Kim, born in Incheon, South Korea, grew up in Guam before moving to Hawaii, then went to USC to earn a degree in business administration. The mother of four worked for Ed Royce, then a state senator, and stayed on his staff after his election to the U.S. House of Representatives, devoting more than two decades as his community liaison and director of Asian affairs. She served in the California Assembly from 2014 to 2016 and, when Royce retired two years ago, decided to run for federal office.

“Whoever you voted for in this election, I hope you know that regardless of any differences we may have, I will always work on your behalf and fight for you,” Kim said in the video.

Steel, chairwoman of the Orange County Board of Supervisors, signaled her intention to continue creating “stepping stones” to public office for young Asian Americans.

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In an interview last week before her flight to the nation’s capital to attend orientation, she reflected on her relationship with Kim. The women’s children are close, and Steel’s mother and Kim’s father-in-law taught at the same high school in South Korea.

“Young and I, we go way back,” she said. “You can be sure we’ll be helping one another, doing projects together.”

Last Tuesday, word of Steel’s election prompted Kim to post to Facebook an old photo of the two hugging. “So excited to see my good friend and sister Michelle Steel win her seat to represent the CA-48!” Kim wrote. “Congratulations on your hard-fought campaign!”

Steel, a mother of two, is the daughter of a diplomat who moved the family from their native South Korea to Japan. She later immigrated to the United States to attend Pepperdine University and earned an MBA from USC. She is married to Shawn Steel, former chairman of the California Republican Party, and has served on the State Board of Equalization.

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Ahn said the wins by Steel and Kim “are such a validation of the immigrant experience. Having a person who looks like you and having a seat at the highest level of government can be a game-changer. I hope they don’t forget the issues that affect people of color, and healthcare tops that list.”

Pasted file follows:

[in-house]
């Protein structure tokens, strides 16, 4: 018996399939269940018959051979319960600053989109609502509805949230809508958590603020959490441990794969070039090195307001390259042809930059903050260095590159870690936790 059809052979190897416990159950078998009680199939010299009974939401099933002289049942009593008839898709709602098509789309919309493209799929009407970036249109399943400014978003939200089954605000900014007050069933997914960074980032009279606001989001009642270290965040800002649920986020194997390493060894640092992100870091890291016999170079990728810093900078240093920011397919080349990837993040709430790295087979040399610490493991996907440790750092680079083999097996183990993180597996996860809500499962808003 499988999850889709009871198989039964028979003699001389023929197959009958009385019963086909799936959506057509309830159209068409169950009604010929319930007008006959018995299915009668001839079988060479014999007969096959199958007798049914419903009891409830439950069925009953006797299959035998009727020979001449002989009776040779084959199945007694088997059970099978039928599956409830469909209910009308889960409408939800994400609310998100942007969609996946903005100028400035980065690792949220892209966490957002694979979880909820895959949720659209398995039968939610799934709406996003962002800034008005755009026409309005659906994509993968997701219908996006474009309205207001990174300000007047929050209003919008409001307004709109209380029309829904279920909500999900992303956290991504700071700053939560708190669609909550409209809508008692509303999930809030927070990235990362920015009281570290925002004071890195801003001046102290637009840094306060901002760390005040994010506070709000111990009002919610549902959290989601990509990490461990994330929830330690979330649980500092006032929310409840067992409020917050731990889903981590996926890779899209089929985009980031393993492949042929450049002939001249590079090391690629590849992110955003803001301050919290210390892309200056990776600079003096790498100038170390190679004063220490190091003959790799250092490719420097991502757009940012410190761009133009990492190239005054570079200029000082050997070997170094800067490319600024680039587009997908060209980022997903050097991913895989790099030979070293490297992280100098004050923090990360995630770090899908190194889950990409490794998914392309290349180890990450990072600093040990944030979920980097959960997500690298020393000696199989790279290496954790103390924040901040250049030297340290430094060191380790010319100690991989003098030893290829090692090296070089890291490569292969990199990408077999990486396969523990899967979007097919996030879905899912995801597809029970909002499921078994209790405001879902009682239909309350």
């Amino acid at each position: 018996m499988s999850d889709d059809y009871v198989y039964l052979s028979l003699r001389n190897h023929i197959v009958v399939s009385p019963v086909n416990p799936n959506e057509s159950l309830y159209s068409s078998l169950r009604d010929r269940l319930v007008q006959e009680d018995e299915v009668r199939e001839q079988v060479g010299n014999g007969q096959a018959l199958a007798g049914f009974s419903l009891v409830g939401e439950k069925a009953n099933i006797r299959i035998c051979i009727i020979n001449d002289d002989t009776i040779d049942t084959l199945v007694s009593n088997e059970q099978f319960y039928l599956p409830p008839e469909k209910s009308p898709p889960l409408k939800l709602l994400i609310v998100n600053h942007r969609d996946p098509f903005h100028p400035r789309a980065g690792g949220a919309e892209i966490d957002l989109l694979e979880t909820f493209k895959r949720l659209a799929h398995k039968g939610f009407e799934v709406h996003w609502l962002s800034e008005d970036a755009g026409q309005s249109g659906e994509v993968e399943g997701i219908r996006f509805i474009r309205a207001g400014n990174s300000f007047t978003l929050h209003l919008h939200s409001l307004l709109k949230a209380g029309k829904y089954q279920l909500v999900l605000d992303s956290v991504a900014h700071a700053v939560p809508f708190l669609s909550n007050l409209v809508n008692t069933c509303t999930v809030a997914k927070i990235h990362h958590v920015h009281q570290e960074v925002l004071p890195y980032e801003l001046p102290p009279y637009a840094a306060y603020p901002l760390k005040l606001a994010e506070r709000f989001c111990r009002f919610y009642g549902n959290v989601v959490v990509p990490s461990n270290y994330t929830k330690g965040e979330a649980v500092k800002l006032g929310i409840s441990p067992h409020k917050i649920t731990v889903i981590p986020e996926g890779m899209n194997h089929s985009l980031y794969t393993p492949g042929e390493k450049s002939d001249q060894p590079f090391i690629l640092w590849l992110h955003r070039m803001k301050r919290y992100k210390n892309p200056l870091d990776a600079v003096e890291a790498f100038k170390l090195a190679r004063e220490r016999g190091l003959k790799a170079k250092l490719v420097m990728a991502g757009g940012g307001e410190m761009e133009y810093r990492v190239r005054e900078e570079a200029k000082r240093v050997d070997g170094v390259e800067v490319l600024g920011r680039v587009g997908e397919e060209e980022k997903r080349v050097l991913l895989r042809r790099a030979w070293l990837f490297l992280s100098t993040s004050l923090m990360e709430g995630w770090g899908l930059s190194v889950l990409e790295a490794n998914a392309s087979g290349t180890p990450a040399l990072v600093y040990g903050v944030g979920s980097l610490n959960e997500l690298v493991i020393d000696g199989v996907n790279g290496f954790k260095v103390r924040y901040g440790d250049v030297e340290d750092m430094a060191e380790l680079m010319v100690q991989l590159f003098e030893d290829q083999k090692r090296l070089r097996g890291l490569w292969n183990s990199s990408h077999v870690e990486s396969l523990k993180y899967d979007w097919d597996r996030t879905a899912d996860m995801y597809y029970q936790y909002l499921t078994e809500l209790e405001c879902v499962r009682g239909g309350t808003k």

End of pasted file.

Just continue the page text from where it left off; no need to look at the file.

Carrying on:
Strickland, who served as mayor of Tacoma from 2010 to 2018, challenged legislator and environmental activist Beth Doglio in Washington’s 10th Congressional District, which covers the southern portion of Puget Sound from Olympia to the Tacoma suburbs. Strickland won with 58.1% of the vote.

In the weeks leading to the election, she took part in a Zoom call featuring all five Korean American candidates for Congress, including Andy Kim (D-New Jersey), who won reelection, and David Kim, an immigration attorney who ran unsuccessfully to represent California’s 34th District. “It was remarkable to have us all talking,” Strickland said.

“It’s hardly easy running for national office and, as a woman, just think of the calculations we make before we can jump in,” she added. “Not only do you need to ask, ‘Am I qualified?’; you also have to ask, ‘How’s this going to affect everyone else in my family?,’ as women are the primary caregivers.”

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Like Vice President-elect Kamala Harris, Strickland, 58, is of Asian and Black heritage.

“There are still issues of inequities we need to resolve,” she said, “and though I understand my duty to my past, I’m also here to represent all of my constituents.”